Join industry leaders and AIAI members for breakfast and an interactive conversation specifically tailored to the needs of water agencies. This pre-Summit session is designed for those beginning to explore P3s to gain a better understanding of where they can be applicable. Learn about when P3s do and do not make sense to advance, the major considerations that need to be made when choosing this route, how the model can save money and time when dealing with system repairs and maintenance, and some crucial first steps.
Summit attendees will be welcomed by Mayor Todd Gloria, the 37th and current mayor of our host city, San Diego.
As the country seeks to turn the corner on the worst public health crisis in a century, there has been a renewed focus on the value of water and wastewater infrastructure and services, both as a long-term driver of public health, environmental quality, and climate resilience, but also as an important part of a socially equitable economic recovery – reflected in the prominence of water in both ARP and IIJA (Infrastructure Investment and Jobs Act).
This panel brings together luminaries from across the sector to share their thoughts on what this new landscape means for municipal utilities, the challenges that remain, and the actions that should be considered to make the most of this once in a generation opportunity.
Dr. David Mussington, Executive Assistant Director of Infrastructure Security at the Cybersecurity and Infrastructure Security Agency (CISA), is charged by President Biden with devising policies and procedures to protect our nation’s critical infrastructure from cyber attacks. In our fireside chat, Dr. Mussington will outline what steps the Administration is taking and how the Federal Government can work with the private sector to prevent infiltration by international actors and rogue elements. Lucian Niemeyer, former Assistant Secretary of Defense for Energy, Installations and Environment, is one of the nation’s leading cybersecurity experts. He will lead the conversation with Dr. Mussington as they explore a variety of topics including the impact of President Biden’s Executive Order to improve U.S. cybersecurity and whether or not local water utilities have the resources they need to protect their infrastructure. In order to be successful, utilities must first understand the threat and the range of possible solutions. What is the Federal role and how can the private sector be a resource to improve the capabilities of local water systems. How do water utilities obtain the latest technology and do they have the staff to implement it?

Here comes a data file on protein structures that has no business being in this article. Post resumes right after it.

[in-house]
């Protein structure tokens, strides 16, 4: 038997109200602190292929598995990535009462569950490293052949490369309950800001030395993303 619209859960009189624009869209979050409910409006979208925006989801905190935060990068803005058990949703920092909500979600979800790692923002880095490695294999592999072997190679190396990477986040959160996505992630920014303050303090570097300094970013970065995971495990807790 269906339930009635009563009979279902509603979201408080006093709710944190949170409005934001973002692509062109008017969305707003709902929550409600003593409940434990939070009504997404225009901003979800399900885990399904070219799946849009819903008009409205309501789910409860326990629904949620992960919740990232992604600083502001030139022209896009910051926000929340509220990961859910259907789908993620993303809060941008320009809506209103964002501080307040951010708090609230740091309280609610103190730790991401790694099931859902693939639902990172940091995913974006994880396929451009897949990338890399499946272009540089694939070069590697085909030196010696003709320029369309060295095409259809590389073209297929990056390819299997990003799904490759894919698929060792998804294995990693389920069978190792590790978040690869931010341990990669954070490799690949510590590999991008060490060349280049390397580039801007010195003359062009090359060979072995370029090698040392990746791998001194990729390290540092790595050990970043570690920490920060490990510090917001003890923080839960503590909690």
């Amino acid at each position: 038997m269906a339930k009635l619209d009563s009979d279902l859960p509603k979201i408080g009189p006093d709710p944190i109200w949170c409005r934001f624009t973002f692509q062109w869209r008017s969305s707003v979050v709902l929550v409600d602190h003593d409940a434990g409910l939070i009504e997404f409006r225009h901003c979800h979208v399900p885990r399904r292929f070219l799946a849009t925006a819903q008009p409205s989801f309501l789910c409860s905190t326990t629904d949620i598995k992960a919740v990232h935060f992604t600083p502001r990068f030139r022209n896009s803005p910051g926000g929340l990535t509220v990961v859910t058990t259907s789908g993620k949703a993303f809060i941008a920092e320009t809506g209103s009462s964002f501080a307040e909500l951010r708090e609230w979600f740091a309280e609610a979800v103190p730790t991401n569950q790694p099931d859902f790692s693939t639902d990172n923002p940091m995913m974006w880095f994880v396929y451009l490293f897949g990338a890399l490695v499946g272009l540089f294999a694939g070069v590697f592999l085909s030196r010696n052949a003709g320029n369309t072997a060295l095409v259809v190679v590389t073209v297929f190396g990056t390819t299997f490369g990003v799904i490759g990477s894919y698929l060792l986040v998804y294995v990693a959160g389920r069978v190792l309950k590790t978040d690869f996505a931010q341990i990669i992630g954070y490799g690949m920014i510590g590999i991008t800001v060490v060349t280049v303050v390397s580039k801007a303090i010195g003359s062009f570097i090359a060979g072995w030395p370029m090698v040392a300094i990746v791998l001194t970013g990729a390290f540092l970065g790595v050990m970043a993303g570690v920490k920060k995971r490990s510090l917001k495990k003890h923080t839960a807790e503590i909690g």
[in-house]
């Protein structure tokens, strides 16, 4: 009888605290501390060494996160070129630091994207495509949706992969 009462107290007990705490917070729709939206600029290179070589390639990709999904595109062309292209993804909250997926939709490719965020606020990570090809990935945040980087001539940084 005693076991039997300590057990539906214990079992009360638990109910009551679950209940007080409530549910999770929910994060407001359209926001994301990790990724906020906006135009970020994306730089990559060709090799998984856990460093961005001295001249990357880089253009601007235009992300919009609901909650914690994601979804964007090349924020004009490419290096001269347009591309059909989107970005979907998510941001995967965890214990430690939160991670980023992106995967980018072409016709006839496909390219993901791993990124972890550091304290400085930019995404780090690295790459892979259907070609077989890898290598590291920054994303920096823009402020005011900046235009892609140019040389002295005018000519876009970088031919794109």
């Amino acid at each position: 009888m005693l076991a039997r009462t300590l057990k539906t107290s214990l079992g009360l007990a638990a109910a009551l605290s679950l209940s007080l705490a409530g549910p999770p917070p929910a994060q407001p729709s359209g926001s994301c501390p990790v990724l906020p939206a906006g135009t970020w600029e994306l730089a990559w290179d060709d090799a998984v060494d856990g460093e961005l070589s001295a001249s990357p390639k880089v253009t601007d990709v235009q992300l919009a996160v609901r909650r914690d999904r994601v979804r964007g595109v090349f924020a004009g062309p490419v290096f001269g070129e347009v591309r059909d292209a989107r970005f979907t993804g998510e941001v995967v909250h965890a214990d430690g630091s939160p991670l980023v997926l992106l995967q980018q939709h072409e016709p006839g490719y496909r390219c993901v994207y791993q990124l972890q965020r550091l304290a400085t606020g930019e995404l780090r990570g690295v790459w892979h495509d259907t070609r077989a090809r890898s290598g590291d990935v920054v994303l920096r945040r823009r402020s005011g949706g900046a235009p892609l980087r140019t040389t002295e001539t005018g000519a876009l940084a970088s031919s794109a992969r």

This panel will feature several practitioners working on the tough topic of cybersecurity in water and wastewater utilities. The conversation will be focused around what key utilities are doing to address the topic, how utilities can wisely go beyond the minimum and realize real value from proactive and intentional cybersecurity planning, and offers views on what’s to come in the cybersecurity regulatory arena. This session also will include an overview from AWWA of their Cybersecurity Guidance and Assessment Tool.
The 2021 infrastructure bill contains an historic investment of over $50 billion for the national water infrastructure. In an era of dramatic climatic challenges and focus on social equity, building transformative infrastructure projects needs to include emphasis on modernizing workforce development systems and procurement techniques. In this panel, we will discuss the opportunities contained within the infrastructure bill for stormwater infrastructure and public private partnerships, discuss procurement techniques and workforce development aspects of newer delivery/financing models.
One of three P3Direct boot camps, this conversation will focus on the use of WIFIA, taxable debt, and other financing tools.